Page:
Extreme sports, adventure, and ecotourism are bringing increasing numbers of people into remote backcountry areas worldwide. The number of people visiting wilderness areas is set to increase further, and nature tourism is the fastest growing sector in the $3.5 trillion global annual tourism market (Mehmetoglu 2006). What impacts will this have on the social perceptions, economic, and conservation values of these areas and the species that are found there? Reflecting on over a decade's research on the impacts of the bear-viewing (Ursus spp.) ecotourism industry in British Columbia, Canada, this paper considers authenticity, place, and ‘place making’ via a case study of bear tourism in British Columbia (B.C.), Canada.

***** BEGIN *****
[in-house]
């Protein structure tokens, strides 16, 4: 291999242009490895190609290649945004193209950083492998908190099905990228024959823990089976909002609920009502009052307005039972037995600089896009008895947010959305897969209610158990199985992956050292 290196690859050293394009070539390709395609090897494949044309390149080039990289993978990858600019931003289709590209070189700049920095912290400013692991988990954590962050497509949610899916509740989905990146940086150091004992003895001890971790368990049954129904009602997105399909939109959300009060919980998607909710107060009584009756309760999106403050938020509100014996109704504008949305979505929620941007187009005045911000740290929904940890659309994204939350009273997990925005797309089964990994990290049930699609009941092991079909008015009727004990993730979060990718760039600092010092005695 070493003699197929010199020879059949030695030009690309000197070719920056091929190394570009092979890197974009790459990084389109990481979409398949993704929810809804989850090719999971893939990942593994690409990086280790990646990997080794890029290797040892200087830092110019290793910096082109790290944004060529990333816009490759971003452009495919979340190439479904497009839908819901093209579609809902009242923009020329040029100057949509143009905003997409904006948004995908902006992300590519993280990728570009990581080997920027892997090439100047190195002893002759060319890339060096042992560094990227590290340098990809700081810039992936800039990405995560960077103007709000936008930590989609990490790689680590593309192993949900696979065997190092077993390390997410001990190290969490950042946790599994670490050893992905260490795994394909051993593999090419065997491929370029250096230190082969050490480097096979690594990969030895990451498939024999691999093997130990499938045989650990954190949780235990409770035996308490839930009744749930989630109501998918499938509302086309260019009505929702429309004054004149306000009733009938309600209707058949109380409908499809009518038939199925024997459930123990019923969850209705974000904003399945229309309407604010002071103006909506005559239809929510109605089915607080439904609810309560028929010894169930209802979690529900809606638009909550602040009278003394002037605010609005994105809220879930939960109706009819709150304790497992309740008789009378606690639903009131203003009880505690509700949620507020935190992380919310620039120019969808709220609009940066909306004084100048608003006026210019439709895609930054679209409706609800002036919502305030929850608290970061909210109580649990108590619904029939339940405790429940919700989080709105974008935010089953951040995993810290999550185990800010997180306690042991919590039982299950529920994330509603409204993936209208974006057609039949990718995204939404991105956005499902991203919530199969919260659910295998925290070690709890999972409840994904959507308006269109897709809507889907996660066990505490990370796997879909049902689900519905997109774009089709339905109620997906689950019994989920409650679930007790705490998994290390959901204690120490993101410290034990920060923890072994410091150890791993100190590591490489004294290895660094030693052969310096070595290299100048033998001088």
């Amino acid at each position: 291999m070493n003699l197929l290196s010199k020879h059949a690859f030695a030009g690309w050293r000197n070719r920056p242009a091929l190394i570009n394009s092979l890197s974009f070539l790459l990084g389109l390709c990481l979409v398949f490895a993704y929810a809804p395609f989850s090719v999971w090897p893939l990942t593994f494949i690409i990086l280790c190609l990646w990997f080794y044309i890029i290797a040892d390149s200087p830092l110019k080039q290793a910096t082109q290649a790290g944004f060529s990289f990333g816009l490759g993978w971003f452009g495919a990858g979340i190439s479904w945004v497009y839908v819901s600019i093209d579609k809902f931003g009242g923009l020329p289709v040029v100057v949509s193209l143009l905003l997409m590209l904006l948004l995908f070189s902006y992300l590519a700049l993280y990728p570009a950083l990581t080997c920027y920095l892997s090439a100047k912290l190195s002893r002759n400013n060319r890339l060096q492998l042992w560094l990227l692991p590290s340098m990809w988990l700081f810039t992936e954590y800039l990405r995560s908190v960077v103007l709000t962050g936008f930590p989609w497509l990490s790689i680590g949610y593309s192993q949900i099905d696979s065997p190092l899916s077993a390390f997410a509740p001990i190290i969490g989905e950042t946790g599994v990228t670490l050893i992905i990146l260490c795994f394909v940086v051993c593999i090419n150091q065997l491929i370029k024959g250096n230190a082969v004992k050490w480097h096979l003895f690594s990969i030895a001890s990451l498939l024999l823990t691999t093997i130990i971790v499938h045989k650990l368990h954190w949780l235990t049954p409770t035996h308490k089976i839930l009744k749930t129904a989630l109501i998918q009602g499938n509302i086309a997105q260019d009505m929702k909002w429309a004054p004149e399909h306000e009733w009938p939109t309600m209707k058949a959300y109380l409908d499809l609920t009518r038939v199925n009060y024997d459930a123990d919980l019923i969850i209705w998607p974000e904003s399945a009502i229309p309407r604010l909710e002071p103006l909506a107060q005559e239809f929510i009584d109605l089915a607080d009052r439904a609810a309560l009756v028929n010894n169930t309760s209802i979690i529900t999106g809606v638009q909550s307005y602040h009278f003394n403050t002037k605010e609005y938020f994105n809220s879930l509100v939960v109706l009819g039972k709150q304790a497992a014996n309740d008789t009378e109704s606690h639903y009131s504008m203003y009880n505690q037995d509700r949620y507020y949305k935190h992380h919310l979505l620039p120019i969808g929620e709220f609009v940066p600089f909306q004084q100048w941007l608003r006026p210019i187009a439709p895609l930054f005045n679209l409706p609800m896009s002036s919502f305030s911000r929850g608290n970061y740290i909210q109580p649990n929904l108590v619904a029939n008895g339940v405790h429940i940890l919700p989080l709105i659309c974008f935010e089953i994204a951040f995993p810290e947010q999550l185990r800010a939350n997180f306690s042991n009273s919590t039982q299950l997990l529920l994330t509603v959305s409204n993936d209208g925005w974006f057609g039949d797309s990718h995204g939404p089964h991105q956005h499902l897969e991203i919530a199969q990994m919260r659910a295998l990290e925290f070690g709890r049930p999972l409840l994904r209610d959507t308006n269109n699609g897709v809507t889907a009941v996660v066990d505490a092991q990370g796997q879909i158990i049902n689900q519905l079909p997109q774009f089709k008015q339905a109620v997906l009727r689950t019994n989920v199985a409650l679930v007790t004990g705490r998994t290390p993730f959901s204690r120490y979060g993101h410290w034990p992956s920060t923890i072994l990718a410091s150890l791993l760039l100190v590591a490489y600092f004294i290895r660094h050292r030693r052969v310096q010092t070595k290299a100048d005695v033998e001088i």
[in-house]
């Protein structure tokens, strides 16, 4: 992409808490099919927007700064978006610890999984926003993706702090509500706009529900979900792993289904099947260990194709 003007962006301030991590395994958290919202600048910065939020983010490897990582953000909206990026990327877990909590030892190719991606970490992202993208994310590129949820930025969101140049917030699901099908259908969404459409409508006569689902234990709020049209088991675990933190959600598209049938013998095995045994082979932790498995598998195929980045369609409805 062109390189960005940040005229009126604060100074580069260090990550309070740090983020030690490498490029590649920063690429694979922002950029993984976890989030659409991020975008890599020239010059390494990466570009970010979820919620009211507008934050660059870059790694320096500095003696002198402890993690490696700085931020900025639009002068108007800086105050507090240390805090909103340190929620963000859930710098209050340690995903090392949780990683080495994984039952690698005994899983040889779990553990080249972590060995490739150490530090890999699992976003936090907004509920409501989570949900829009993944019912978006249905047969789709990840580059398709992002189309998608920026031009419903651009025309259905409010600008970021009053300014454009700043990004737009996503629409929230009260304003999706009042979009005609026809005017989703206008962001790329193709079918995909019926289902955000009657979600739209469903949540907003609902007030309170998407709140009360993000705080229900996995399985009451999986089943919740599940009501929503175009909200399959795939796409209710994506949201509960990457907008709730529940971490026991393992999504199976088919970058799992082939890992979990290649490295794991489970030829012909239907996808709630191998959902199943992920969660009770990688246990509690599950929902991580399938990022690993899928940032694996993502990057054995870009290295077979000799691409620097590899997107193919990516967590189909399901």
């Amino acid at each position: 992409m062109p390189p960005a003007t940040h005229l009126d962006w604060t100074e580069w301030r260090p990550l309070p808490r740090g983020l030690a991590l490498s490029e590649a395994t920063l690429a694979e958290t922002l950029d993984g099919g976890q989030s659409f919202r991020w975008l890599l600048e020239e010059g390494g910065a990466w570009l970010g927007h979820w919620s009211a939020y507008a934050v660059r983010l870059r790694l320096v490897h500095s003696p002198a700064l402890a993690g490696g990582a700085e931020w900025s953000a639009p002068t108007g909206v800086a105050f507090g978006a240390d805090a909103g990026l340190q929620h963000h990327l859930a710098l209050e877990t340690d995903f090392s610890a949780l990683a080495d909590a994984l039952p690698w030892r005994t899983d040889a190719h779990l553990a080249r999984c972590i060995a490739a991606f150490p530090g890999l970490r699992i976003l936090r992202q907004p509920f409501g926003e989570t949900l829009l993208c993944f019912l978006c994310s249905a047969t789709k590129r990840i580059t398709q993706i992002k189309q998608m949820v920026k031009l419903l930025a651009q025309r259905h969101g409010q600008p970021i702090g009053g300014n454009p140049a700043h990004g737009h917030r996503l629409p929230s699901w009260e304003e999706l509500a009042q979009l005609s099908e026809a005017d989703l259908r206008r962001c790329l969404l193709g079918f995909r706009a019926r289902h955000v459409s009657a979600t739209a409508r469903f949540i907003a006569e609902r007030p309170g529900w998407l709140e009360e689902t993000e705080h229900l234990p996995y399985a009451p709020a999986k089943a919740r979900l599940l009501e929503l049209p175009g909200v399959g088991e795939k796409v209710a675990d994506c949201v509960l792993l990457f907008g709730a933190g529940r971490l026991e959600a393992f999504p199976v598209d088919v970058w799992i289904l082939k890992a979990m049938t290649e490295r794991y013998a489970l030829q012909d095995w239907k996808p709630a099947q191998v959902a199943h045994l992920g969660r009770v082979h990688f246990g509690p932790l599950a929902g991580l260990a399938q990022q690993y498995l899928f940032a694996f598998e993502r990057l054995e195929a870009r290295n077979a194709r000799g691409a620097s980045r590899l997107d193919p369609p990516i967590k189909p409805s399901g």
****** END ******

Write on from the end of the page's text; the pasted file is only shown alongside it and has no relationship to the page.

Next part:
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Vol. 34 • No. 2